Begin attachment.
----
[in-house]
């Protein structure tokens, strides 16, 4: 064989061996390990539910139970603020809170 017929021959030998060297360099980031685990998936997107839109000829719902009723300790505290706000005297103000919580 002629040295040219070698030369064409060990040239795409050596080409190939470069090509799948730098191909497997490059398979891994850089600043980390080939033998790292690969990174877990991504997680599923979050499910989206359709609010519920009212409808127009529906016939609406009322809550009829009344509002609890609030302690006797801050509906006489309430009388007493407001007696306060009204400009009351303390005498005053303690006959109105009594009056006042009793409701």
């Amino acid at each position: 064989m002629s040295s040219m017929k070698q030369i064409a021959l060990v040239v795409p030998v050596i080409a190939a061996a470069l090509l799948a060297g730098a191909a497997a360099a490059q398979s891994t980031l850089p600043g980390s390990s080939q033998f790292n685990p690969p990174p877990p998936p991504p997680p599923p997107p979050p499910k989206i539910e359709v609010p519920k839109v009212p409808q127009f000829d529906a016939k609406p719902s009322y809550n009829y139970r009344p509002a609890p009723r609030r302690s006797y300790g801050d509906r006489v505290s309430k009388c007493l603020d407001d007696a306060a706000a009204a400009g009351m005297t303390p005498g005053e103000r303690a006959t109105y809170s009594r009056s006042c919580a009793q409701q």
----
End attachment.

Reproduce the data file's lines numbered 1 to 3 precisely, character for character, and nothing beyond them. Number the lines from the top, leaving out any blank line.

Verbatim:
[in-house]
């Protein structure tokens, strides 16, 4: 064989061996390990539910139970603020809170 017929021959030998060297360099980031685990998936997107839109000829719902009723300790505290706000005297103000919580 002629040295040219070698030369064409060990040239795409050596080409190939470069090509799948730098191909497997490059398979891994850089600043980390080939033998790292690969990174877990991504997680599923979050499910989206359709609010519920009212409808127009529906016939609406009322809550009829009344509002609890609030302690006797801050509906006489309430009388007493407001007696306060009204400009009351303390005498005053303690006959109105009594009056006042009793409701």
């Amino acid at each position: 064989m002629s040295s040219m017929k070698q030369i064409a021959l060990v040239v795409p030998v050596i080409a190939a061996a470069l090509l799948a060297g730098a191909a497997a360099a490059q398979s891994t980031l850089p600043g980390s390990s080939q033998f790292n685990p690969p990174p877990p998936p991504p997680p599923p997107p979050p499910k989206i539910e359709v609010p519920k839109v009212p409808q127009f000829d529906a016939k609406p719902s009322y809550n009829y139970r009344p509002a609890p009723r609030r302690s006797y300790g801050d509906r006489v505290s309430k009388c007493l603020d407001d007696a306060a706000a009204a400009g009351m005297t303390p005498g005053e103000r303690a006959t109105y809170s009594r009056s006042c919580a009793q409701q």